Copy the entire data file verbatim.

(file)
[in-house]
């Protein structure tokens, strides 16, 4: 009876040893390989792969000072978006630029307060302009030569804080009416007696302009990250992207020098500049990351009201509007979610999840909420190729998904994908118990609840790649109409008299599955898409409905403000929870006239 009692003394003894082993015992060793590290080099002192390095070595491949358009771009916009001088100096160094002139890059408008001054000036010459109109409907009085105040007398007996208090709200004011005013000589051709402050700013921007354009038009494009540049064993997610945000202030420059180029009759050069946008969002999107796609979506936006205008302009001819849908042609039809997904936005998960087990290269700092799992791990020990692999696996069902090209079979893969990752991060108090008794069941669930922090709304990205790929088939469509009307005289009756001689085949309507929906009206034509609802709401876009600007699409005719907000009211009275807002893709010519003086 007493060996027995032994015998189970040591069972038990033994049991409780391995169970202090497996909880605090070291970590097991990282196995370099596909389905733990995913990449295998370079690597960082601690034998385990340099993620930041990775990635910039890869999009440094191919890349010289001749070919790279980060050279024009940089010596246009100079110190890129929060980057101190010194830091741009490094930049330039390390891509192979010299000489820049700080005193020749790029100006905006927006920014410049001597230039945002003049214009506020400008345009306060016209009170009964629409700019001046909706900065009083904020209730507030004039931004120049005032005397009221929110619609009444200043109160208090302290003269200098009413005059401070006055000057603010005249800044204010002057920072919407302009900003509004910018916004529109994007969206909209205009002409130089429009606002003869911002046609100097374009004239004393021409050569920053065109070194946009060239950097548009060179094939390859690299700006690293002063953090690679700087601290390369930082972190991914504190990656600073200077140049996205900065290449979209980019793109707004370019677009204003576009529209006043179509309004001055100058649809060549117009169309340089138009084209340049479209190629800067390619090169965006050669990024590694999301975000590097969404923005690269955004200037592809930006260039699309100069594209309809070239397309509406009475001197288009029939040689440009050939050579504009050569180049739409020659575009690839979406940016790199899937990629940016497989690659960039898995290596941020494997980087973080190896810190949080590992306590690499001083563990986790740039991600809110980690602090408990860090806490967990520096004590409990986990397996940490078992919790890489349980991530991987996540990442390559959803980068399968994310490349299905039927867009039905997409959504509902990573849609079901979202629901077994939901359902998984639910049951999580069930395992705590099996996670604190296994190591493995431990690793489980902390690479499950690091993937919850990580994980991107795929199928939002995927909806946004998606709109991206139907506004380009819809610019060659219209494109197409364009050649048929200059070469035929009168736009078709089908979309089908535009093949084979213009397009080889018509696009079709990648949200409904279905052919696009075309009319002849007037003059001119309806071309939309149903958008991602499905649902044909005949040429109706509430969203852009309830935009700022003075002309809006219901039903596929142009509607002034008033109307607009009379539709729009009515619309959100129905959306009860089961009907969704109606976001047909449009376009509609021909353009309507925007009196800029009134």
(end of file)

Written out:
[in-house]
């Protein structure tokens, strides 16, 4: 009876040893390989792969000072978006630029307060302009030569804080009416007696302009990250992207020098500049990351009201509007979610999840909420190729998904994908118990609840790649109409008299599955898409409905403000929870006239 009692003394003894082993015992060793590290080099002192390095070595491949358009771009916009001088100096160094002139890059408008001054000036010459109109409907009085105040007398007996208090709200004011005013000589051709402050700013921007354009038009494009540049064993997610945000202030420059180029009759050069946008969002999107796609979506936006205008302009001819849908042609039809997904936005998960087990290269700092799992791990020990692999696996069902090209079979893969990752991060108090008794069941669930922090709304990205790929088939469509009307005289009756001689085949309507929906009206034509609802709401876009600007699409005719907000009211009275807002893709010519003086 007493060996027995032994015998189970040591069972038990033994049991409780391995169970202090497996909880605090070291970590097991990282196995370099596909389905733990995913990449295998370079690597960082601690034998385990340099993620930041990775990635910039890869999009440094191919890349010289001749070919790279980060050279024009940089010596246009100079110190890129929060980057101190010194830091741009490094930049330039390390891509192979010299000489820049700080005193020749790029100006905006927006920014410049001597230039945002003049214009506020400008345009306060016209009170009964629409700019001046909706900065009083904020209730507030004039931004120049005032005397009221929110619609009444200043109160208090302290003269200098009413005059401070006055000057603010005249800044204010002057920072919407302009900003509004910018916004529109994007969206909209205009002409130089429009606002003869911002046609100097374009004239004393021409050569920053065109070194946009060239950097548009060179094939390859690299700006690293002063953090690679700087601290390369930082972190991914504190990656600073200077140049996205900065290449979209980019793109707004370019677009204003576009529209006043179509309004001055100058649809060549117009169309340089138009084209340049479209190629800067390619090169965006050669990024590694999301975000590097969404923005690269955004200037592809930006260039699309100069594209309809070239397309509406009475001197288009029939040689440009050939050579504009050569180049739409020659575009690839979406940016790199899937990629940016497989690659960039898995290596941020494997980087973080190896810190949080590992306590690499001083563990986790740039991600809110980690602090408990860090806490967990520096004590409990986990397996940490078992919790890489349980991530991987996540990442390559959803980068399968994310490349299905039927867009039905997409959504509902990573849609079901979202629901077994939901359902998984639910049951999580069930395992705590099996996670604190296994190591493995431990690793489980902390690479499950690091993937919850990580994980991107795929199928939002995927909806946004998606709109991206139907506004380009819809610019060659219209494109197409364009050649048929200059070469035929009168736009078709089908979309089908535009093949084979213009397009080889018509696009079709990648949200409904279905052919696009075309009319002849007037003059001119309806071309939309149903958008991602499905649902044909005949040429109706509430969203852009309830935009700022003075002309809006219901039903596929142009509607002034008033109307607009009379539709729009009515619309959100129905959306009860089961009907969704109606976001047909449009376009509609021909353009309507925007009196800029009134």